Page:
Seoul-based Apple spokesman Steve Park, speaking by phone from Japan, declined to comment on Samsung’s announcement.

The companies have been at odds since April when Apple took legal actions claiming Samsung’s Galaxy line of smartphones and tablet computers copy the iPhone and iPad. Samsung has responded by taking Apple to court over what it alleges are violations of its patents covering wireless communications.

Suwon, South Korea-based Samsung Electronics Co. ranks No. 2 in the world in smartphone sales behind Apple, which has headquarters in Cupertino, California.

Samsung said the technology it claims Apple infringes “is essential to the reliable functioning of telecom networks and devices” and that it sees the alleged violations as “too severe and that (the) iPhone 4S should be barred from sales.” Apple has won sales injunctions against Samsung products in the Netherlands and Germany and is seeking one in Australia. Samsung has asked a court in the Netherlands to stop Apple from selling iPhones and iPad tablets in that country.

Wednesday, October 5, 2011
SEOUL – Associated Press

Turkish Experts to help Pak universities to establish technology parks

ISLAMABAD, (SANA): The Higher Education Commission (HEC) has invited experts from the Middle East Technical University (METU) Technology Park, Ankara to facilitate the Pakistani universities in preparing feasibility for establishing Technology Parks.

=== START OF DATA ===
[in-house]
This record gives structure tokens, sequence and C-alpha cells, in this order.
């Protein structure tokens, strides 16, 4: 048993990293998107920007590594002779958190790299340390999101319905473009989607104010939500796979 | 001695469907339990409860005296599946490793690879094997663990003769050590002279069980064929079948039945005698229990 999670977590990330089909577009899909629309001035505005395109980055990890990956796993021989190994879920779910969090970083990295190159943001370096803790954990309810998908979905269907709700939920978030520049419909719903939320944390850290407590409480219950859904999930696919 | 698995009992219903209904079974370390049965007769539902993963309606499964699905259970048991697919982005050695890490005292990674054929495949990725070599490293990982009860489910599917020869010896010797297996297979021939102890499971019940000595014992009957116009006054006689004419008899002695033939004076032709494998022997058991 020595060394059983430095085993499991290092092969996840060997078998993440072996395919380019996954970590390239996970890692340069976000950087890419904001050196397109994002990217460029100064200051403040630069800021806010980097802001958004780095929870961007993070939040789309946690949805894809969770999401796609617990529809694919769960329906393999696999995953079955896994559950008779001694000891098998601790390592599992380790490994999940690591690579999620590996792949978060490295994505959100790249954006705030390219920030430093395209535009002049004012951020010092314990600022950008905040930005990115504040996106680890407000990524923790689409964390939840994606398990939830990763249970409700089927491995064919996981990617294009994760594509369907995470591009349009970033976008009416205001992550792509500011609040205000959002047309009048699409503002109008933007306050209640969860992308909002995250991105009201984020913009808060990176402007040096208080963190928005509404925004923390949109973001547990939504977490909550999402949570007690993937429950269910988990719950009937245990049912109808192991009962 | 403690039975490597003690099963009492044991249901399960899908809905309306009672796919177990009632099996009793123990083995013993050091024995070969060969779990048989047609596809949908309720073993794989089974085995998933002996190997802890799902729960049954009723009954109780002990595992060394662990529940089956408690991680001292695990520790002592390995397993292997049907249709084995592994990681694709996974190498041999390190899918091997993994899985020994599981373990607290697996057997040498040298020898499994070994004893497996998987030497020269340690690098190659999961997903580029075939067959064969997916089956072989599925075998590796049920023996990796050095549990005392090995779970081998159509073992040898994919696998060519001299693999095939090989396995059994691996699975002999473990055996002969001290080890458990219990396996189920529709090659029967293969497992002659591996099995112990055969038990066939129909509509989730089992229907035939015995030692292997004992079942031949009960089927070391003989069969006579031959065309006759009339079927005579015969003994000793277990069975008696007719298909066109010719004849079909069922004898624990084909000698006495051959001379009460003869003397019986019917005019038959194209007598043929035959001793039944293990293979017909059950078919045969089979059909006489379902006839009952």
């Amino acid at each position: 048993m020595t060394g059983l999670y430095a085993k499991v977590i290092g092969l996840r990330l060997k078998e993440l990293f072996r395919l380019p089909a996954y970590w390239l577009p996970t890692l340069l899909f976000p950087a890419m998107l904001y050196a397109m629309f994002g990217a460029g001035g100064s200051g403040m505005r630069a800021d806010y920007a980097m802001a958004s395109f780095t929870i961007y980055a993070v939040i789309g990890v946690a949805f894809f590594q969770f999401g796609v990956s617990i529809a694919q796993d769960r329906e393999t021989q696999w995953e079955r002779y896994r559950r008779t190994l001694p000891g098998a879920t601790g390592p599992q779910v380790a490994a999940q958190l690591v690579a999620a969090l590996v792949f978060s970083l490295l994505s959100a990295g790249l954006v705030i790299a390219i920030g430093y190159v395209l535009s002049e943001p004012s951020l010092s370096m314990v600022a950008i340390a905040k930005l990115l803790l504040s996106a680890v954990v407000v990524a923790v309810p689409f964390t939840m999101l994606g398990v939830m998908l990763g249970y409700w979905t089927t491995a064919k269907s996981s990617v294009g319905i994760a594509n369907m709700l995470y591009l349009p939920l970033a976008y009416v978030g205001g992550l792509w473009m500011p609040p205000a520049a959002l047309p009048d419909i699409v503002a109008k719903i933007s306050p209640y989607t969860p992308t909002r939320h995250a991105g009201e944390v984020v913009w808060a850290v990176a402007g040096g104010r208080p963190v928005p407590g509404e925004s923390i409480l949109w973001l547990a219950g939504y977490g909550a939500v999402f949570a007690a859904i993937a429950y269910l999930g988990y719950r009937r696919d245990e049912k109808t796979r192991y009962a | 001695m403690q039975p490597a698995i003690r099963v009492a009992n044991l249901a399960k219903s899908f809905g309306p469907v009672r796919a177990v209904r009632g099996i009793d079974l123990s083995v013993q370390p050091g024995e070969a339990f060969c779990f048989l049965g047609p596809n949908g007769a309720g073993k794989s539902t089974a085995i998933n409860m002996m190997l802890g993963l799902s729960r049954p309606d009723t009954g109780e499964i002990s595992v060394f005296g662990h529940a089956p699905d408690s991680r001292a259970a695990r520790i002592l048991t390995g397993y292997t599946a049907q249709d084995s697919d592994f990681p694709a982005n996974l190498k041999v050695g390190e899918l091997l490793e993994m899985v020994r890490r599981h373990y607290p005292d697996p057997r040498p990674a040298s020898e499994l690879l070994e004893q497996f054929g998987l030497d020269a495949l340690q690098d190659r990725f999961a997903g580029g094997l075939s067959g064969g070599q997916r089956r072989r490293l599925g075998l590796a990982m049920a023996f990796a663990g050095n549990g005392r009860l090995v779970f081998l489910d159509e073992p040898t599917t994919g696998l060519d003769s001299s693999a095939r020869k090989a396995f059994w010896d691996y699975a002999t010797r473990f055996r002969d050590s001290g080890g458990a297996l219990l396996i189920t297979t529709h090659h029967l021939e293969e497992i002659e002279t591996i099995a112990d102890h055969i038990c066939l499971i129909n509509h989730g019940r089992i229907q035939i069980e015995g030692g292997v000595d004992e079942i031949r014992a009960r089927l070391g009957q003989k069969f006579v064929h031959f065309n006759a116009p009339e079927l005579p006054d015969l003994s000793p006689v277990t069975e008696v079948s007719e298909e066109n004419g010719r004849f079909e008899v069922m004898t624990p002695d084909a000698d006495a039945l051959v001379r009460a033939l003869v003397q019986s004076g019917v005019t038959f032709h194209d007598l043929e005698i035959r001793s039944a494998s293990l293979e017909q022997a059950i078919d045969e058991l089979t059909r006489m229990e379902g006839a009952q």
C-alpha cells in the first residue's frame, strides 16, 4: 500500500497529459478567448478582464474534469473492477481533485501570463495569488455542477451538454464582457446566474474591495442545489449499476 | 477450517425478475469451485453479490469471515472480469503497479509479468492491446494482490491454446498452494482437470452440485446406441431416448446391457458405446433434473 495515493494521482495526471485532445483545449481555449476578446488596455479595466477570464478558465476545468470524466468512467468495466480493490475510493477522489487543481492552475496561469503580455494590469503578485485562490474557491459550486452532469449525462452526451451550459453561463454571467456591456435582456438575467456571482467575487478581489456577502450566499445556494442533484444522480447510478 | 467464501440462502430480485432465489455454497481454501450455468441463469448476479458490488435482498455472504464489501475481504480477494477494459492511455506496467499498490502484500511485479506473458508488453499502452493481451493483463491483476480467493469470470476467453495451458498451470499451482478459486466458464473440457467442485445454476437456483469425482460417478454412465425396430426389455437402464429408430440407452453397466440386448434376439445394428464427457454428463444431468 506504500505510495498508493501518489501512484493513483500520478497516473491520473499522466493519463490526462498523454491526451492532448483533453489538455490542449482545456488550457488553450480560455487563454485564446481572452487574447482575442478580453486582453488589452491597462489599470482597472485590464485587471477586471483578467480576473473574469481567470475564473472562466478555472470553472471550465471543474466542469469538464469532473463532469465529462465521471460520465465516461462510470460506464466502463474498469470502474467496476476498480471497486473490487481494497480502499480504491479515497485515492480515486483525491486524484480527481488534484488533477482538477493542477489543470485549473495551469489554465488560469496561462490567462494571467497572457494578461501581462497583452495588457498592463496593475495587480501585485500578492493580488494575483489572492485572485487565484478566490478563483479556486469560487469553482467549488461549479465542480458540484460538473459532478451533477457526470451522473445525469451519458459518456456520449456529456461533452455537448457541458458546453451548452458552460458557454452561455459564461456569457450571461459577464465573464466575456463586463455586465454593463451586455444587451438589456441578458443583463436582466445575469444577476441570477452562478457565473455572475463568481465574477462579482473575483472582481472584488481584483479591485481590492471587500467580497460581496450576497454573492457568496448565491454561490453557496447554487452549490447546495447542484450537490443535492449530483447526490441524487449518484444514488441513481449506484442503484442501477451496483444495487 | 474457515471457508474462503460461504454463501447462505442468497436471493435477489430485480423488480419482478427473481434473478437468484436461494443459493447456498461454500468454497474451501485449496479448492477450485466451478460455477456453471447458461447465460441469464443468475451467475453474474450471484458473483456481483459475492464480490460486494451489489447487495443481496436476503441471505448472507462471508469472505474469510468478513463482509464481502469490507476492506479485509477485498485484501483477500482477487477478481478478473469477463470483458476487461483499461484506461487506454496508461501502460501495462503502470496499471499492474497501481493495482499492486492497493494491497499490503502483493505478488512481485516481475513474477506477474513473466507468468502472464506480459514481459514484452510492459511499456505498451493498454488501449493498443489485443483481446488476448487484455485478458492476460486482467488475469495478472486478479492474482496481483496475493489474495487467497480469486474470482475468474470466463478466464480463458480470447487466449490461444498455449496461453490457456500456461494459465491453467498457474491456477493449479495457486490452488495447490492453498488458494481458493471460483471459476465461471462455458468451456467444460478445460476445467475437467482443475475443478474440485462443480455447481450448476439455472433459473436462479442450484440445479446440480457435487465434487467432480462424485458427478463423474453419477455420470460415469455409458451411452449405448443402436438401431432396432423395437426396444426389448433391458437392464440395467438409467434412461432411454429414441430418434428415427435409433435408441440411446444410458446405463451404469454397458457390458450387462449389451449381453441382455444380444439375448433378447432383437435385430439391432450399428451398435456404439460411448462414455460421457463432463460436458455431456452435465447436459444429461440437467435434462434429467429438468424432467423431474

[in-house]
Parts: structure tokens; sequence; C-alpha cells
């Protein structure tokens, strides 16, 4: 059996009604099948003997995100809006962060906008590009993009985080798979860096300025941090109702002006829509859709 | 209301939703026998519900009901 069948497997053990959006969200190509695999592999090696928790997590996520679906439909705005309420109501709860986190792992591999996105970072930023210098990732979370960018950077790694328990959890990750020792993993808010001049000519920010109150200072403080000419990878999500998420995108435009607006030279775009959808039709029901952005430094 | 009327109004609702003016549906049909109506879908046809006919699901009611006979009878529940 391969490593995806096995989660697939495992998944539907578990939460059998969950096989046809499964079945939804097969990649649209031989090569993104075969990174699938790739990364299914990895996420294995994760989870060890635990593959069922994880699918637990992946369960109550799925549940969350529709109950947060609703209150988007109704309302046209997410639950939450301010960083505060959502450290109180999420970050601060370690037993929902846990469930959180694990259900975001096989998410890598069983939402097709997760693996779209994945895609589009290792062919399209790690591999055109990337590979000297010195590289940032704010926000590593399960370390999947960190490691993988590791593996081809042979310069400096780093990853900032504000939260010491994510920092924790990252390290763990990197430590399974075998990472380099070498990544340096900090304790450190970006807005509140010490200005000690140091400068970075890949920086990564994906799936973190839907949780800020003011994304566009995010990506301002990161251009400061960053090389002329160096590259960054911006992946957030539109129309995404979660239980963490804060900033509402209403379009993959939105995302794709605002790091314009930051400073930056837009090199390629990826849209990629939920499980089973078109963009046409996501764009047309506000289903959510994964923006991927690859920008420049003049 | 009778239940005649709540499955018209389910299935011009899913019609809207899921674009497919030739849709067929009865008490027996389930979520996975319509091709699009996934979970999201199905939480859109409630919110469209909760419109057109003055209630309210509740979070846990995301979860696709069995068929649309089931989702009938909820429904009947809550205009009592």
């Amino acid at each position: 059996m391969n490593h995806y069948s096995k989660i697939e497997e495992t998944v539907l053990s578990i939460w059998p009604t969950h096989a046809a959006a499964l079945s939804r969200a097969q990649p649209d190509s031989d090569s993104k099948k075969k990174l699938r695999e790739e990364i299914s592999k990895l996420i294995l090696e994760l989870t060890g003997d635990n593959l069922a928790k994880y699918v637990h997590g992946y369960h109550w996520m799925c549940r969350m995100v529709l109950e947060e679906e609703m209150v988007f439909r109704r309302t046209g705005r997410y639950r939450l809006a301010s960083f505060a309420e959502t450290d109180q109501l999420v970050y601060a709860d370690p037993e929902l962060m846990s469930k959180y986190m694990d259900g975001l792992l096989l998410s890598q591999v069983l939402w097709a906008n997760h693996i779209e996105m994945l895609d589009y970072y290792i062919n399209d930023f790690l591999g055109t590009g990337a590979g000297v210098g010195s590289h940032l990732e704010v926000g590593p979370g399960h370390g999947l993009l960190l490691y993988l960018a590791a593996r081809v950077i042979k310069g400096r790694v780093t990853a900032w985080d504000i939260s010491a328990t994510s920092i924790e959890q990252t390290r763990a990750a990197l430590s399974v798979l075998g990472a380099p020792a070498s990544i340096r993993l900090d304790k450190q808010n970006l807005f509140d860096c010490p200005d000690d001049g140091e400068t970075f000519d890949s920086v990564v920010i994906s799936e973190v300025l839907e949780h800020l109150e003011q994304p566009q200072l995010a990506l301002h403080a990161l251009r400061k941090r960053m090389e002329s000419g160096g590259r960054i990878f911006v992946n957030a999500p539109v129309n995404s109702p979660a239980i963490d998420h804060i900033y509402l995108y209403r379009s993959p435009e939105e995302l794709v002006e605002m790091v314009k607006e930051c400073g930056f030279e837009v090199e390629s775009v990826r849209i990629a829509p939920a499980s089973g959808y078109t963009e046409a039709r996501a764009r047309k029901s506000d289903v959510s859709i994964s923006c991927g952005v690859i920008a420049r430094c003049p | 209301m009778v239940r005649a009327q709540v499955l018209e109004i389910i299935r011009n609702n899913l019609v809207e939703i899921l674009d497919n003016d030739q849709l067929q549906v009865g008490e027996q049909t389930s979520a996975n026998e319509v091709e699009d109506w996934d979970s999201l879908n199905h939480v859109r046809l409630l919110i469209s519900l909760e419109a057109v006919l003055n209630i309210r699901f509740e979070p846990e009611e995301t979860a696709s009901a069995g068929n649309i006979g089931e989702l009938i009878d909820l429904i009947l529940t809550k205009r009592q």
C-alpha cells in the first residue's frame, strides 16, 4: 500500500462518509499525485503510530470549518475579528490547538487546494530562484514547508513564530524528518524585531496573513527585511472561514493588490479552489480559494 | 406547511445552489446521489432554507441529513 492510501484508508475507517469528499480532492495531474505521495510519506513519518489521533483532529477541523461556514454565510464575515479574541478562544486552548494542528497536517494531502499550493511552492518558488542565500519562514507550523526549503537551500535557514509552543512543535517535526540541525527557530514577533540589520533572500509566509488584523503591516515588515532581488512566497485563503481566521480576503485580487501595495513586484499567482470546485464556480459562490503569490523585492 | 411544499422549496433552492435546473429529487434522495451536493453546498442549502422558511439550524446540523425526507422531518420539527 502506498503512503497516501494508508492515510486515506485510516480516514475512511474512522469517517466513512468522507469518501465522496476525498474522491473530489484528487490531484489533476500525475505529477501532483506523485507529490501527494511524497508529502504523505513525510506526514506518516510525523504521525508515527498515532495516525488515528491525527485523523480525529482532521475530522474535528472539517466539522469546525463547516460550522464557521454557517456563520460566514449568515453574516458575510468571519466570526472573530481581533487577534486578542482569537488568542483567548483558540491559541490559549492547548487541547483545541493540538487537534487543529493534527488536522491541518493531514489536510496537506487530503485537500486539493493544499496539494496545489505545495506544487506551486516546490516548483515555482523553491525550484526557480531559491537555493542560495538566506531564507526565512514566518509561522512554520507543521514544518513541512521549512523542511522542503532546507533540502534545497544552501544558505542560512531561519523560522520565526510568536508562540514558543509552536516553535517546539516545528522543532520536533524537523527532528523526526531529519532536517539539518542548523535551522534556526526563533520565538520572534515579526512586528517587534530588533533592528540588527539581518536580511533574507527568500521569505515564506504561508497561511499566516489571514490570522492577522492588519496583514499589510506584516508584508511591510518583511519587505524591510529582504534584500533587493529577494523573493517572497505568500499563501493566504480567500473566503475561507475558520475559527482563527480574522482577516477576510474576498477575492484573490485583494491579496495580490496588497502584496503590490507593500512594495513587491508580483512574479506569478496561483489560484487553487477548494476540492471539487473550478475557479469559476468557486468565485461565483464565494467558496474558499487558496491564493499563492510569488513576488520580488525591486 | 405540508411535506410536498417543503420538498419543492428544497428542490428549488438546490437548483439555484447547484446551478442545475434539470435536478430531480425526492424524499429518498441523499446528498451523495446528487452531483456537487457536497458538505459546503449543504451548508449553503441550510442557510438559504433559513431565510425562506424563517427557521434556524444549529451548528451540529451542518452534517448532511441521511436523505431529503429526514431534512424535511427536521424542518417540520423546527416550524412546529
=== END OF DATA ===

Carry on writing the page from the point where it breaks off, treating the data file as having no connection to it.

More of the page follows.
Before their interaction with the universities and industry, Mr. Tolga Ozbolat, Manager METU Technology Park and Mr. Ufuk Batum, Deputy Manager held a meeting with Dr. Sohail Naqvi, Executive Director, HEC at Commission Secretariat on Monday.

Briefing the media, Dr. Naqvi said that the experts will have one-to-one meetings with universities and industry, besides holding a one-day workshop on “Technology Parks: Challenges and Opportunities” for the stakeholders on Tuesday.

He said that the main objective of this exercise is to help universities learn about Technology Parks in general and important pre-requisites in particular. “The experts will share METU experience on Technology Parks with our universities and will assess potential for technology parks in Pakistan as well as possible applications, including non-traditional applications, suitable for the Pakistani environment.”

The experts will get an overview and assessment of the prevailing conditions, including status of IT software development, telecommunication industry, industrial development and service industries, including financial institutions, in Pakistan. They will also provide awareness for legislative requirement and establishment of Technology Parks Financial Fund

While explaining the concept of Technology Park, he said that Technology Park is an organization managed by specialized professionals, with the aim to increase wealth of its community/ economy by promoting culture of innovation and competitiveness of its associated business and knowledge based institutions.

“To achieve these goals, Technology Park stimulates and manages the flow of knowledge and technology amongst universities, R&D institutions, companies and markets. It facilitates creation and growth of innovation-based companies through incubation and spin-off processes and provides other value-added services together with high quality space and facilities.”

He revealed that the METU Technology Park generated a revenue of $ 150 million annually from contract research as it is the first and oldest such Park in Turkey. He highlighted the fact that the world over, universities were working alongside the industry and hence registering spectacular growth.